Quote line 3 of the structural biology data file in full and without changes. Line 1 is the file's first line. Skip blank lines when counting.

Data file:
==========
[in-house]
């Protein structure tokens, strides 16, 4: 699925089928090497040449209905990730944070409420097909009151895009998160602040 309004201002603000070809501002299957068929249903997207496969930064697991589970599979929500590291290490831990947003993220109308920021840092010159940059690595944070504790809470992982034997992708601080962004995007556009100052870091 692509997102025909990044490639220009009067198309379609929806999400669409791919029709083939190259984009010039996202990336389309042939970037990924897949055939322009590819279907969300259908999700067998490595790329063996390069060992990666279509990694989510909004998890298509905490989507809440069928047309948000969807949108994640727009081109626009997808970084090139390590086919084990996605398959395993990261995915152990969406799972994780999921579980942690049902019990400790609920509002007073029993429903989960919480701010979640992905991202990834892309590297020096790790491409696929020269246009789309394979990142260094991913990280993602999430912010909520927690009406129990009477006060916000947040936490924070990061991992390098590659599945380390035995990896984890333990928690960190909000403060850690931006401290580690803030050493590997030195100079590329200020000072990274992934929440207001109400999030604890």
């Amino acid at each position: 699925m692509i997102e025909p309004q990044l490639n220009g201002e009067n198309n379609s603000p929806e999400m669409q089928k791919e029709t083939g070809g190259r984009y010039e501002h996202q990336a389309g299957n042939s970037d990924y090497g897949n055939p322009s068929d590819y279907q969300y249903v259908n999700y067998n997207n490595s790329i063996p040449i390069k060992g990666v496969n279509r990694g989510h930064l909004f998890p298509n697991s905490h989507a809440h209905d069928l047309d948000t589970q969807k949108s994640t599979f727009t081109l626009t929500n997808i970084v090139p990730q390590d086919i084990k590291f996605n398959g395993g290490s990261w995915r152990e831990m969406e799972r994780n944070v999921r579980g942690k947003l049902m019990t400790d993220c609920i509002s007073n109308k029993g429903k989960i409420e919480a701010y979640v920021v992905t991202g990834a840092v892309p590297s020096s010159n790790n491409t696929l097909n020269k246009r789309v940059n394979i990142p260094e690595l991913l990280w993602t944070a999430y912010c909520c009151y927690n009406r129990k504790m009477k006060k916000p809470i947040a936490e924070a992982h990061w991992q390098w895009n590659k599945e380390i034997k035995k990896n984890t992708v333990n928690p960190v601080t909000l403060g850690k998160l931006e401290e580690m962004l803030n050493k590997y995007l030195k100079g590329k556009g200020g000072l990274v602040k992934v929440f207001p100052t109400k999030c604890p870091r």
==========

């Amino acid at each position: 699925m692509i997102e025909p309004q990044l490639n220009g201002e009067n198309n379609s603000p929806e999400m669409q089928k791919e029709t083939g070809g190259r984009y010039e501002h996202q990336a389309g299957n042939s970037d990924y090497g897949n055939p322009s068929d590819y279907q969300y249903v259908n999700y067998n997207n490595s790329i063996p040449i390069k060992g990666v496969n279509r990694g989510h930064l909004f998890p298509n697991s905490h989507a809440h209905d069928l047309d948000t589970q969807k949108s994640t599979f727009t081109l626009t929500n997808i970084v090139p990730q390590d086919i084990k590291f996605n398959g395993g290490s990261w995915r152990e831990m969406e799972r994780n944070v999921r579980g942690k947003l049902m019990t400790d993220c609920i509002s007073n109308k029993g429903k989960i409420e919480a701010y979640v920021v992905t991202g990834a840092v892309p590297s020096s010159n790790n491409t696929l097909n020269k246009r789309v940059n394979i990142p260094e690595l991913l990280w993602t944070a999430y912010c909520c009151y927690n009406r129990k504790m009477k006060k916000p809470i947040a936490e924070a992982h990061w991992q390098w895009n590659k599945e380390i034997k035995k990896n984890t992708v333990n928690p960190v601080t909000l403060g850690k998160l931006e401290e580690m962004l803030n050493k590997y995007l030195k100079g590329k556009g200020g000072l990274v602040k992934v929440f207001p100052t109400k999030c604890p870091r």